Create custom objects from IQueryable without loading everything into memory

c# entity-framework-core iqueryable linq performance

Question

This is a follow up question to this question. You should read that first.

I have now, thanks to this answer, created a query that will return the correct entries. See:

IQueryable<Data> onePerHour = dataLastWeek
    .Where(d => 
        !dataLastWeek
        .Any(d2 =>
            d2.ArchiveTime.Date == d.ArchiveTime.Date &&
            d2.ArchiveTime.Hour == d.ArchiveTime.Hour &&
            d2.ArchiveTime < d.ArchiveTime));

Now for processing the entries and displaying them on a chart, I only need one or two properties of the model class Data. The use case is something like this:

List<Data> actualData = onePerHour.ToList();

var tempCTupels = new List<TimeTupel<float>>();
tempCTupels.AddRange(actualData.Select(d => new TimeTupel<float>(d.ArchiveTime, d.TempC)));

var co2Tupels = new List<TimeTupel<float>>();
tempCTupels.AddRange(actualData.Select(d => new TimeTupel<float>(d.ArchiveTime, d.CO2Percent)));

TimeTupel is very simple and defined like this:

public class TimeTupel<TData>
{
    public TimeTupel(DateTime time, TData yValue)
    {
        Time = time;
        YValue = yValue;
    }

    public DateTime Time { get; set; }
    public TData YValue { get; set; }
}

Question

Currently actualdata is a List<Data> which means it's fully loaded in memory.
Since I only use two properties I wouldn't need to retrieve the whole object to create the TimeTupels.

Now my question is how would I achieve a performance increase? Is it the correct approach to remove the ToList?

Things I've tried

  • Just using the IQueryable<Data> to create the TimeTupel:
    IQueryable<Data> actualData = onePerHour; yields a runtime error ("System.InvalidOperationException: 'Null TypeMapping in Sql Tree'")

  • Using AsEnumerable:
    IEnumerable<Data> actualData = onePerHour.AsEnumerable(); is slow, takes around 22 seconds for 10 days worth of data

  • Using ToList as seen in the above code (ToArray is almost equal):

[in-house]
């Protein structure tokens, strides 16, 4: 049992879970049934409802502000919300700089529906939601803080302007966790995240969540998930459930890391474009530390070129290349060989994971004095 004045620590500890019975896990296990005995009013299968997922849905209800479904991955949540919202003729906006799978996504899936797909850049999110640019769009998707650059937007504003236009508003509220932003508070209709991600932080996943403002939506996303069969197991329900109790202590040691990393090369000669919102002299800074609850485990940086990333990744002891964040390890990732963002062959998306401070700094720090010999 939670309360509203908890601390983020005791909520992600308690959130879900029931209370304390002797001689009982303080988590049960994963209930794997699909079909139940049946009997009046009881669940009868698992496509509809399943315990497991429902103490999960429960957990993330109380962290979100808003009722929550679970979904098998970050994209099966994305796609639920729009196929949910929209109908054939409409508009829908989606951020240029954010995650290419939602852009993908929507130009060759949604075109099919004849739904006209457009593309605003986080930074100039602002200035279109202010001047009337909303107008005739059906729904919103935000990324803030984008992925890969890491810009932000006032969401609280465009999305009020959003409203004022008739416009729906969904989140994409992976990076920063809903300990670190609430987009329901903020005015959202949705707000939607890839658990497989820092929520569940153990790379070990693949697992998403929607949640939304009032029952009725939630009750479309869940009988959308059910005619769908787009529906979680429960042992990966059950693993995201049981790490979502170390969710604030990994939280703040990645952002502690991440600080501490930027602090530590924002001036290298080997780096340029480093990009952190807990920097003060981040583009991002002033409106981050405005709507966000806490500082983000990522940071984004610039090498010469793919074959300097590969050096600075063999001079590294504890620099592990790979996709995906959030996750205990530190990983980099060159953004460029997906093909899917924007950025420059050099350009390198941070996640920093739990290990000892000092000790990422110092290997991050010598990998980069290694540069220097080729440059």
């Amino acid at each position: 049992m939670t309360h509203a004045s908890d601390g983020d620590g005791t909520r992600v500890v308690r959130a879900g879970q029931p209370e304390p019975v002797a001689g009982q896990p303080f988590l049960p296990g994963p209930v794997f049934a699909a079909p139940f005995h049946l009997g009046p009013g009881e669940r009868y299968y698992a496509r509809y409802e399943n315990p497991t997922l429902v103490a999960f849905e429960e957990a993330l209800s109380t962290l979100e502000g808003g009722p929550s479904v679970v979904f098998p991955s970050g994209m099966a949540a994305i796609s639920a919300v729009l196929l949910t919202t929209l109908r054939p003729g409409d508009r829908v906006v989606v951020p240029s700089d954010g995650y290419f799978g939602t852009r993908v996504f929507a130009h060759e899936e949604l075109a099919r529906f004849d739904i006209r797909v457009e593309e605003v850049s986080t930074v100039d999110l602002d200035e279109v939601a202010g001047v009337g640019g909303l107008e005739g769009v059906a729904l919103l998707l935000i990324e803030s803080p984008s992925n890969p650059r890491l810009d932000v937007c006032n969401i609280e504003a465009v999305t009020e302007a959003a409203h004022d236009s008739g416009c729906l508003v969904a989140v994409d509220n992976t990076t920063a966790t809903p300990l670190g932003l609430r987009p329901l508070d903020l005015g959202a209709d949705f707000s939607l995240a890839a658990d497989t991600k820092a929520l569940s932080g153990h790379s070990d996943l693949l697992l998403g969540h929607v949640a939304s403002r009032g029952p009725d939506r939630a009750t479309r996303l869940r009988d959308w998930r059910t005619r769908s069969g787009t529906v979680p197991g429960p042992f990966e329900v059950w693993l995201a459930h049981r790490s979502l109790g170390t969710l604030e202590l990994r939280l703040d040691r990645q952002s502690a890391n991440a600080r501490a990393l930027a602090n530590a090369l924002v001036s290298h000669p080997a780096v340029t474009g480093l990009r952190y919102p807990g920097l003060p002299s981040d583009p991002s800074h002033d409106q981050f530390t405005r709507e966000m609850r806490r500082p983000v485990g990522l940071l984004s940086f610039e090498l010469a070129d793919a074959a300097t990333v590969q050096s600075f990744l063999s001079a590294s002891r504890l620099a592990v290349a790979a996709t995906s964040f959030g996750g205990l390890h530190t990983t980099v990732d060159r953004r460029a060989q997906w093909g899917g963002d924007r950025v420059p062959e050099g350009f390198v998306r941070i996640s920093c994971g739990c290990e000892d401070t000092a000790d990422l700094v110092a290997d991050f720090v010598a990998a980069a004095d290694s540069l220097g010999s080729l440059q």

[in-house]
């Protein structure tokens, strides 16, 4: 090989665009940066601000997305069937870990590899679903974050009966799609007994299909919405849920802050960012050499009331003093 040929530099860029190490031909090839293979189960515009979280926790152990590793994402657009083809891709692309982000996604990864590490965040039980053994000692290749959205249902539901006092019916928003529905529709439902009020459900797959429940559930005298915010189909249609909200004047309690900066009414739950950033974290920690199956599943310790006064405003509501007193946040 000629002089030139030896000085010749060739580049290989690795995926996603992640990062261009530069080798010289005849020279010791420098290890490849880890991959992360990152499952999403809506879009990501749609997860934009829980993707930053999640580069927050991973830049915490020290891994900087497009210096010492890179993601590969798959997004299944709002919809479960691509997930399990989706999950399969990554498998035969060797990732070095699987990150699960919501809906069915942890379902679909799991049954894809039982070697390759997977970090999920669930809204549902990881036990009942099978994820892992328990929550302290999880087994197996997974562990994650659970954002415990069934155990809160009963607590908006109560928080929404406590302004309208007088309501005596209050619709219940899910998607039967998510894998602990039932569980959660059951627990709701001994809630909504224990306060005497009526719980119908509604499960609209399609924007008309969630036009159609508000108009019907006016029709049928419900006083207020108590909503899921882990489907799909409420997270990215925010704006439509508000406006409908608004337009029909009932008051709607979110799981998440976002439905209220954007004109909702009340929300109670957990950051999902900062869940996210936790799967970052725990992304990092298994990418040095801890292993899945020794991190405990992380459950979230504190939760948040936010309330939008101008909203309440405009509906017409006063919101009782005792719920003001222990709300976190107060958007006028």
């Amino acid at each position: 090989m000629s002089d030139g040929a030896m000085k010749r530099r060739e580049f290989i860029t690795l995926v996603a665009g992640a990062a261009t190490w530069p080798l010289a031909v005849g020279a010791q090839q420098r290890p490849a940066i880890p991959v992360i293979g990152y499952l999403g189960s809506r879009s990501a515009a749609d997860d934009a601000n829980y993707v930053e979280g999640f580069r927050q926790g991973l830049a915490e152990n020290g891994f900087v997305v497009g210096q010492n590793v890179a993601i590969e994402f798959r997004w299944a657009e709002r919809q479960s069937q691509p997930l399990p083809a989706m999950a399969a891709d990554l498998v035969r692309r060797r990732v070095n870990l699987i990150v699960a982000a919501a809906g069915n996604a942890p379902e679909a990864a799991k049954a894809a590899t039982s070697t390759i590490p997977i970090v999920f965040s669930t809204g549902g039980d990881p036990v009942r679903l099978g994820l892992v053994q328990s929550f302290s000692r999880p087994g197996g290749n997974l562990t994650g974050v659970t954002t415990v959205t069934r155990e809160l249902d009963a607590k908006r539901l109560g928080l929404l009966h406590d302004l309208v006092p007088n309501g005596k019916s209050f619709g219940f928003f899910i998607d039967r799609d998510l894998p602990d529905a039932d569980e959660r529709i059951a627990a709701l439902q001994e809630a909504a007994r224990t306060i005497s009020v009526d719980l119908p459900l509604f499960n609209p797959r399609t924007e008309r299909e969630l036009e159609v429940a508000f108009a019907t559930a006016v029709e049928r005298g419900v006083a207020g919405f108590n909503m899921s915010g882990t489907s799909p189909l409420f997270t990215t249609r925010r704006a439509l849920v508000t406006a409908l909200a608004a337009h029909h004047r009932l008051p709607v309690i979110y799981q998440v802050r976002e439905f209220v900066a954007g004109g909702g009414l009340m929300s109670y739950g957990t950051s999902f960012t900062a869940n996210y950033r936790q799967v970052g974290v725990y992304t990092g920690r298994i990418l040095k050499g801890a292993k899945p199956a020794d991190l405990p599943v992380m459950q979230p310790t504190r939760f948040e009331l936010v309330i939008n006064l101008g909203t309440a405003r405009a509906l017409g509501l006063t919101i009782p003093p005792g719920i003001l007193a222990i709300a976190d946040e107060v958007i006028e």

List<Data> actualData = onePerHour.ToList(); is faster, takes around 5 seconds for the same amount of data

1
0
7/15/2019 1:38:13 PM

Accepted Answer

You can use an anonymous type in a Select statement to retrieve only the needed columns of data into memory, and then convert that in-memory data into the TimeTupel<> class from there. It would look like this:

var actualData = dataLastWeek
    .Where(d => 
        !dataLastWeek
        .Any(d2 =>
            d2.ArchiveTime.Date == d.ArchiveTime.Date &&
            d2.ArchiveTime.Hour == d.ArchiveTime.Hour &&
            d2.ArchiveTime < d.ArchiveTime))
    .Select(d => new { d.ArchiveTime, d.TempC, d.CO2Percent})
    .ToList();

var tempCTupels = actualData.Select(d => new TimeTupel<float>(d.ArchiveTime, d.TempC)).ToList();

var co2Tupels = actualData.Select(d => new TimeTupel<float>(d.ArchiveTime, d.CO2Percent)).ToList();
2
7/15/2019 1:52:51 PM

Popular Answer

you can select only the properties you need BEFORE you're actually loading the objects from your IQueryable. use Select after your Where statement to only load what you need.

An example:

assume you have a class which looks like this:

public class Person {
        public string Name { get; set; }
        public int Age { get; set; }
    }

I can initialize a list of items for testing:

var people = new List<Person> { new Person { Name = "John", Age = 10 }, new Person { Name = "Archie", Age = 40 } };

then we apply a filter:

var filterred = people.Where(p => p.Age > 15).Select(p => p.Name).ToList();

If I want to create a new object with the selection, to select more then just one property, I could do something like this:

var objFilterred = people.Where(p => p.Age > 15).Select(p => new { FullName = p.Name  }).ToList();

You don't have to use an anonymous object, you can also create a new class holding only the properties you require and simply populate that.

You can't "remove" ToList, as this is what actually executes your query. IQueryable is not data, it's a query that hasn't run yet and you can chain as many things as you want to it. The final step is to execute it, running something like ToList, to actually load the objects. As long as you build your IQueryable and when you're done you execute it, then you should see an improvement in the execution speed



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